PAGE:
More support needed for neighbourhood watches
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Durban - Neighbourhood watches are an integral part of any community, serving as the eyes and ears for police, law enforcement and security companies. These groups are made up of individuals who sacrifice their time by looking out for their fellow residents, despite often having limited resources at their disposal.
“Community security groups are an integral part of any security network. These individuals volunteer with the motivation to keep a handle on crime in their area,” says Fidelity ADT’s National Marketing and Communications Manager, Charnel Hattingh.
Many of the volunteers still have their own day jobs, but then work patrol shifts after hours or over weekends.
“Neighbourhood watches play a significant role in crime prevention. Some charge minimum membership fees and others have to fundraise through community events. These fees and fundraisers help in resourcing the watch, but they always require more support to operate,” explains Hattingh.
According to Hattingh, there are many resources required to run a successful neighbourhood watch operation. These resources help keep both the community and the patrollers safe, and include items such as reflective gear, two-way radios, flashlights, and CCTV cameras.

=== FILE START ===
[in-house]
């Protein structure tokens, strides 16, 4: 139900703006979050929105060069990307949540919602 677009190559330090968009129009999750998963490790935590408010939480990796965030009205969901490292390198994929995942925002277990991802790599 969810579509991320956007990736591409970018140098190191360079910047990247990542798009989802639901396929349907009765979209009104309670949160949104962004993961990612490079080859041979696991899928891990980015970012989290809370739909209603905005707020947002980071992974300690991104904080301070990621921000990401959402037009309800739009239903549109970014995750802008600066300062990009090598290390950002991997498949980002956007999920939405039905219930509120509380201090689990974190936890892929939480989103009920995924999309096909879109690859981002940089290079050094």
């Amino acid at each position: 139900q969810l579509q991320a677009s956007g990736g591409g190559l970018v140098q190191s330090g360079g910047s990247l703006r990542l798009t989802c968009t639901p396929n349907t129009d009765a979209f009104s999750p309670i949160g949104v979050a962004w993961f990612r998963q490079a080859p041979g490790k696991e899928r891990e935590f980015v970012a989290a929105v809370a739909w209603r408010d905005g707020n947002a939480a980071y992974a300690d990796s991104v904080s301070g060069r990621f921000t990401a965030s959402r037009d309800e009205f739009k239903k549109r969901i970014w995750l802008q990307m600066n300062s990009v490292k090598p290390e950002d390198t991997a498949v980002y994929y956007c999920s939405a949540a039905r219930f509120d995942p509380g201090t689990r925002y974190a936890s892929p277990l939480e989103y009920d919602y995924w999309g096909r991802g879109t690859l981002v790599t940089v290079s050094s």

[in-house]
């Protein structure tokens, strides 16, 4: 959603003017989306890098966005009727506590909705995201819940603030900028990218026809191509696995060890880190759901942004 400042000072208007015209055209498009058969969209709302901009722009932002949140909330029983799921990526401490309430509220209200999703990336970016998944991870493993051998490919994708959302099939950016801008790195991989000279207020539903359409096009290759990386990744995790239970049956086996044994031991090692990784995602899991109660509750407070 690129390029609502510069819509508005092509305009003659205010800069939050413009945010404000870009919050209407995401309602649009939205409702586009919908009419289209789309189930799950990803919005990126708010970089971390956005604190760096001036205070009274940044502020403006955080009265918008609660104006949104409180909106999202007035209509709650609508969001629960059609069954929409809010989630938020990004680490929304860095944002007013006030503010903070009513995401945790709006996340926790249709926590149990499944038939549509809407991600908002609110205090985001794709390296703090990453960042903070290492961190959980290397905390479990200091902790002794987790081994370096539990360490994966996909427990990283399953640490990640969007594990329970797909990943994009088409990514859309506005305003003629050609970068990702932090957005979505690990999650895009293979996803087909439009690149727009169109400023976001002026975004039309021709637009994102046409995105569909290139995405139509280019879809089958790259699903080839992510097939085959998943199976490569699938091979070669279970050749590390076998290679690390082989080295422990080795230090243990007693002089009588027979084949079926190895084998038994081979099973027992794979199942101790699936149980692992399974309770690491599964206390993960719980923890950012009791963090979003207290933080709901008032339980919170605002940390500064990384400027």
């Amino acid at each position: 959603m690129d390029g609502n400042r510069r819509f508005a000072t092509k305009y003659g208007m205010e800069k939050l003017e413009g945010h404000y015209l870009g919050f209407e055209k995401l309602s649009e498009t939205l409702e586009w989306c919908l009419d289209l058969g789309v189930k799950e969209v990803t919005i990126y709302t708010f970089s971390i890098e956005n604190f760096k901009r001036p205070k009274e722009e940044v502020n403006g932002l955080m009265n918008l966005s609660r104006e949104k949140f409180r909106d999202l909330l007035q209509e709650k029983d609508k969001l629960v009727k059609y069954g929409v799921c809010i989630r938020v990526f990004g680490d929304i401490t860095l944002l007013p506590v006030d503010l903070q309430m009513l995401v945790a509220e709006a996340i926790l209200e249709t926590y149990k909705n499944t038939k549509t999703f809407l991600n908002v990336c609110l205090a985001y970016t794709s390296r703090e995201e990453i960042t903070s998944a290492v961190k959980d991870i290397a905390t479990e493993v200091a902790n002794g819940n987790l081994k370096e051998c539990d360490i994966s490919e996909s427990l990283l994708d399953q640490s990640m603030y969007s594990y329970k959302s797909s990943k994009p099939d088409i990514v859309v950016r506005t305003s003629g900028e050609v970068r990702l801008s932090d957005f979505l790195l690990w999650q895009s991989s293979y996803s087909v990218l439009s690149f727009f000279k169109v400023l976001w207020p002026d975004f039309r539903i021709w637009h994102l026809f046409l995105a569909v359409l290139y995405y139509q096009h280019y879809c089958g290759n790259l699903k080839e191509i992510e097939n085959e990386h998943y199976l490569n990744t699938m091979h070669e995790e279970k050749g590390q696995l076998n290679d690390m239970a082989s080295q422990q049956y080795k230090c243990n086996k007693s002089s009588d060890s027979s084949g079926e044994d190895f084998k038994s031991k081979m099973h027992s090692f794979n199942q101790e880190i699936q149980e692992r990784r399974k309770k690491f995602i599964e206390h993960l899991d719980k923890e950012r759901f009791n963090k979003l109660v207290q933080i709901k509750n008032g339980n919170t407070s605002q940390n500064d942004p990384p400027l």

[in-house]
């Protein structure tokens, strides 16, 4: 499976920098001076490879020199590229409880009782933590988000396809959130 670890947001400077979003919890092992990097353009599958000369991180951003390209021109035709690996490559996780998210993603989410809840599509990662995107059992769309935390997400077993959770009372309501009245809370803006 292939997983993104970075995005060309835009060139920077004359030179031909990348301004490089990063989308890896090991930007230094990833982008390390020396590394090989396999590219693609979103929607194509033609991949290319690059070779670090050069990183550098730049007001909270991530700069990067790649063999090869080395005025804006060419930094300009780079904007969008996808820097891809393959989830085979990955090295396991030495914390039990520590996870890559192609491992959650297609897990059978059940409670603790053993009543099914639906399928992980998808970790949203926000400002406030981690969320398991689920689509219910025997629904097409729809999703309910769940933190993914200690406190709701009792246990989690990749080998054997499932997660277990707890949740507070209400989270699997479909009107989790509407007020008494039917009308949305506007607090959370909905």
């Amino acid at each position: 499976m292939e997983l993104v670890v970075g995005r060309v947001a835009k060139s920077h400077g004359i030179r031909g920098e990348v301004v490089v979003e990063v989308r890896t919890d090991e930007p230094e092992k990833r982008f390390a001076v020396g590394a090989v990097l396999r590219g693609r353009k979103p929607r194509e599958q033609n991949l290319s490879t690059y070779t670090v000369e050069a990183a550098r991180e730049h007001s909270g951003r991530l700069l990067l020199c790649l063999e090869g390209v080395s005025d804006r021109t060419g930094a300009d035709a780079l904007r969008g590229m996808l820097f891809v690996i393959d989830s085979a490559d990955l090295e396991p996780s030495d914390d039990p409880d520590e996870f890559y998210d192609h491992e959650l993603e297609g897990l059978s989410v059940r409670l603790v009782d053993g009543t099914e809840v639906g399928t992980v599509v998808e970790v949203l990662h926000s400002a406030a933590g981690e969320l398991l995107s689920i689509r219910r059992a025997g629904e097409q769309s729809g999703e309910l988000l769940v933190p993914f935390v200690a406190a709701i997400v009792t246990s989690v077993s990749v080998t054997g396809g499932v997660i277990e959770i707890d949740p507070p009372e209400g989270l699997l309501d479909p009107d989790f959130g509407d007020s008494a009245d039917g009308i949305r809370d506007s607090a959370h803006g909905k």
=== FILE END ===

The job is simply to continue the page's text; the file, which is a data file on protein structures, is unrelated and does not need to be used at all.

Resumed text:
Many private security companies are ready and willing to work with neighbourhood watch groups, an offer which Hattingh hopes more communities will make use of.
“The police simply cannot be everywhere, all the time. An active, well-resourced neighbourhood watch will always be of benefit to any area,” says Hattingh.
Hattingh says involvement with local crime-awareness initiatives also help residents to become better acquainted with each other. Getting to know your neighbour means we can also better look out for one another.
“We commend all neighbourhood watches and acknowledge the valuable contributions they make every day. Please make contact with your local watch and find out how you can assist them, from volunteering for a patrol to supporting their fundraising drives so that they can buy the equipment they need. The work they do, benefits you and your family,” concludes Hattingh.